44. The fluid inflatable packer of claim 43 wherein the open spring mandrel biases the inflatable element toward a deflated state.

Description:

BACKGROUND

The present invention relates generally to methods and apparatus for preparing and treating a well, and more particularly to a fluid inflatable packer and method.

In treating and preparing a well for production, a packer is often used to isolate zones of the wellbore. A packer is a selectively expandable downhole device that prevents or controls the flow of fluids from one area of the wellbore to another. For example, during production enhancement operations a packer may be used to direct acid, fracturing (commonly referred to as frac), or other process fluid into a desired zone while isolating the remaining zones of the wellbore from the process fluid.

The packer is run into the wellbore on a work string or production tubing. Seal elements are expanded radially to seal the packer against the wellbore. The seal elements may be hydraulically or mechanically expanded. After the packer has been set, it seals the annulus of the well to block movement of fluids through the annulus past the packer location. Once set, the packer typically maintains the sealing engagement against the wellbore upon removal of the hydraulic or mechanical setting force.

Two common types of packers are mechanical and inflatable packers. Mechanical packers include slips and a sealing element to engage the wellbore. Inflatable packers include a bladder to engage the wellbore. In an inflatable packer, inflation fluid is typically introduced into and expelled from the bladder through narrow passageways in the packer head. The inflation fluid is typically process fluid that has been filtered by a filter installed in the packer assembly to remove sand or other solids.

SUMMARY

A fluid inflatable packer and method are provided for use in oil, gas, geothermal, and other wells. The fluid inflatable packer may in one embodiment be inflated with unfiltered process fluid. In another embodiment, the fluid inflatable packer may inflate and deflate with downhole process fluid pressure.

In accordance with a particular embodiment, a fluid inflatable packer includes a mandrel having an elongated tubular body with a number of openings along its length. An inflatable element is disposed about the elongated tubular body of the mandrel. The inflatable element is exposed to an interior of the mandrel through the openings. The inflatable element inflates and deflates with the pressure of process fluid in the interior of the mandrel.

In accordance with another particular embodiment, a fluid inflatable packer may include a mandrel having an elongated tubular body. An inflatable element is disposed about the elongated tubular body of the mandrel. The inflatable element is inflated by unfiltered process fluid provided through at least one opening in the elongated tubular body of the mandrel to an inflation chamber formed between the inflatable element and the elongated tubular body of the mandrel.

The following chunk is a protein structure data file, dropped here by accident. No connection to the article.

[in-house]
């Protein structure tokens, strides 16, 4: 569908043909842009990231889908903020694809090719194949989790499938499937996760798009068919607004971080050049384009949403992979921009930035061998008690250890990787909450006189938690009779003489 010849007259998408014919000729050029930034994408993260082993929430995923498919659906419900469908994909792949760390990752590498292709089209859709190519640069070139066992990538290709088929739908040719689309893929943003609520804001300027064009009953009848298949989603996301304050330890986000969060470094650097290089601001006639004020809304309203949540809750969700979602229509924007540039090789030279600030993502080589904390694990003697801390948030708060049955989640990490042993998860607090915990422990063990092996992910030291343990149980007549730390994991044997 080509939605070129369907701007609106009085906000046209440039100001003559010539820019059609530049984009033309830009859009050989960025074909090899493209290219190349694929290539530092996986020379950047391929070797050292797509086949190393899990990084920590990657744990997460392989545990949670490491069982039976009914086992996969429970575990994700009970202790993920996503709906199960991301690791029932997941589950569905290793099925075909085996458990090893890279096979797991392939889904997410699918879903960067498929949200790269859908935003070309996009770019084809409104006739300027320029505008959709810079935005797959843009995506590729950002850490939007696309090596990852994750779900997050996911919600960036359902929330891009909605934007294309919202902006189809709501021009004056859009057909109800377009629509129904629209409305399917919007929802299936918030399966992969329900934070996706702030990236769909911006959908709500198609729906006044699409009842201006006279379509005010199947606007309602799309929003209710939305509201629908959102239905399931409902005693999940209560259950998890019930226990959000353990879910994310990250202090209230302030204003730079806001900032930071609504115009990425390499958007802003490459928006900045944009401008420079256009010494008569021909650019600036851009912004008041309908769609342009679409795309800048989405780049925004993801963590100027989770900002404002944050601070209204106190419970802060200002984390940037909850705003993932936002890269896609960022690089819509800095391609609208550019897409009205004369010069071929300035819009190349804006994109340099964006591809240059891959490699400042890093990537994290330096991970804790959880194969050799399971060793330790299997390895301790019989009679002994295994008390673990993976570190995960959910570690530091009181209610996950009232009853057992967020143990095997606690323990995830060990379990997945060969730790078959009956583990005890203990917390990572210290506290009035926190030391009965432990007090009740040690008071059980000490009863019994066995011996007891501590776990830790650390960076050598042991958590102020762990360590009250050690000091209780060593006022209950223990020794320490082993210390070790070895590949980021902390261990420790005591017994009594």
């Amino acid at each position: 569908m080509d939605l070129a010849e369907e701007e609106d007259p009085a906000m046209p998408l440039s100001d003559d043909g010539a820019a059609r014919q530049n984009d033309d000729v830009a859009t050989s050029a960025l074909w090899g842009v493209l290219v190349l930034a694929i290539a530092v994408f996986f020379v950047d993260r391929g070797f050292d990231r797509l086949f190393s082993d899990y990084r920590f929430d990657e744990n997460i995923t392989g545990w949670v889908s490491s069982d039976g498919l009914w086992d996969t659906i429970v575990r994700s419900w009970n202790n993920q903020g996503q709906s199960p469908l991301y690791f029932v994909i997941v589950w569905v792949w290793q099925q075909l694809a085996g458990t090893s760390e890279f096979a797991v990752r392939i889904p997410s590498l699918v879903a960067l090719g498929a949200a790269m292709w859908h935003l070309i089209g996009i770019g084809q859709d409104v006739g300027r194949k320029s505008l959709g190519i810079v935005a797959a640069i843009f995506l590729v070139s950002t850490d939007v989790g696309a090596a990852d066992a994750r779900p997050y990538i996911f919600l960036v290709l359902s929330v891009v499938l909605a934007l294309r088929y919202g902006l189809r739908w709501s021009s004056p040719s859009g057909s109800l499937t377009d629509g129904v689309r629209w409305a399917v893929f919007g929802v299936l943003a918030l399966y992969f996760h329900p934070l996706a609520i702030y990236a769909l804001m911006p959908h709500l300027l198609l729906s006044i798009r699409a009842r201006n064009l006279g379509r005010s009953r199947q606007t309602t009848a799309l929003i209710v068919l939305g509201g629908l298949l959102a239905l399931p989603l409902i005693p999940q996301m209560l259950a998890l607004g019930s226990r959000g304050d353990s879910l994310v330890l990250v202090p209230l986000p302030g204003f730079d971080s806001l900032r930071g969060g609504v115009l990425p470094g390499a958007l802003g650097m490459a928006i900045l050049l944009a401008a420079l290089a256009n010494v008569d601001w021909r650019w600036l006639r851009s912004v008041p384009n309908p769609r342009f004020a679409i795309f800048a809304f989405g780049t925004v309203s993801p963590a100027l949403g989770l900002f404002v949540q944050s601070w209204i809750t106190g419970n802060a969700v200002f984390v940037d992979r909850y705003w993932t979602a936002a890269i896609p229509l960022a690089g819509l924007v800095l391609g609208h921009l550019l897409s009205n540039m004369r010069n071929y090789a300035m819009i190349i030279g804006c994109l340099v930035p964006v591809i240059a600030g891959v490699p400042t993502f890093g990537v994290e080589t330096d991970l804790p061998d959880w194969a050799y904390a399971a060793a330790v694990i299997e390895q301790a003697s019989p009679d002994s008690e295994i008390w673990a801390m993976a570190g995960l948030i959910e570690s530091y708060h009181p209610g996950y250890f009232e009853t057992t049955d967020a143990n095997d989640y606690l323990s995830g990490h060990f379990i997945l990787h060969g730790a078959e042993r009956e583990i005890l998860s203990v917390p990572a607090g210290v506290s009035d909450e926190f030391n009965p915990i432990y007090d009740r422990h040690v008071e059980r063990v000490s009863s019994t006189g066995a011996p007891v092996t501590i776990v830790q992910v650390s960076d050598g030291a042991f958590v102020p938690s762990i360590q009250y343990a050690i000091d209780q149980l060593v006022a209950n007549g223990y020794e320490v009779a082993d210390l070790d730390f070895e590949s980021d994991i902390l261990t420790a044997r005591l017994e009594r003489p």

More specifically, in some embodiments, the openings in the mandrel may comprise twenty, thirty-five, or fifty or more percent of the surface area of the mandrel. In these and other embodiments, the fluid inflatable packer may be inflated with process fluid including five or more pounds of sand or other solids per gallon. In an alternate embodiment, a fluid inflatable packer may omit the mandrel. In this embodiment, an inflatable element with an elongated body may be disposed between an upper sub and a lower sub. The inflatable element is exposed to an interior of the fluid inflatable packer and inflates and deflates with process fluid pressure in the interior of the packer.

Technical advantages of one or more embodiments of the fluid inflatable packer and method include providing a fluid inflatable packer that is inflated with unfiltered process fluid. As a result, filters and other downhole treatment devices for process fluid that is used for inflation may be omitted. In addition, the fluid inflatable packer may be directly inflated by process fluid. Thus, delicate and/or narrow inflation passageways easily clogged by sand or other particulate matter present in process fluid may also be omitted. As a result, manufacturing and maintenance costs of the fluid inflatable packer may be reduced while reliability is increased.

Another technical advantage of one or more embodiments of the fluid inflatable packer and method includes providing a fluid inflatable packer that inflates and deflates with process fluid pressure. Thus, the fluid inflatable packer may be inflated and used in connection with production enhancement and other well processes without being set in the wellbore. Upon the termination of pumping and a corresponding drop in process fluid pressure, the packer automatically deflates to allow the packer to be retrieved from and/or repositioned in the well.

Various embodiments of the fluid inflatable packer and method may include all, some, or none of the advantages described above. Moreover, other technical advantages will be readily apparent from the following figures, descriptions, and claims.

BRIEF DESCRIPTION OF THE DRAWINGS

FIG. 1 illustrates one embodiment of a fluid inflatable packer;

FIGS. 2A-2B illustrate one embodiment of deflated and inflated states of the fluid inflatable packer of FIG. 1 along lines 2-2;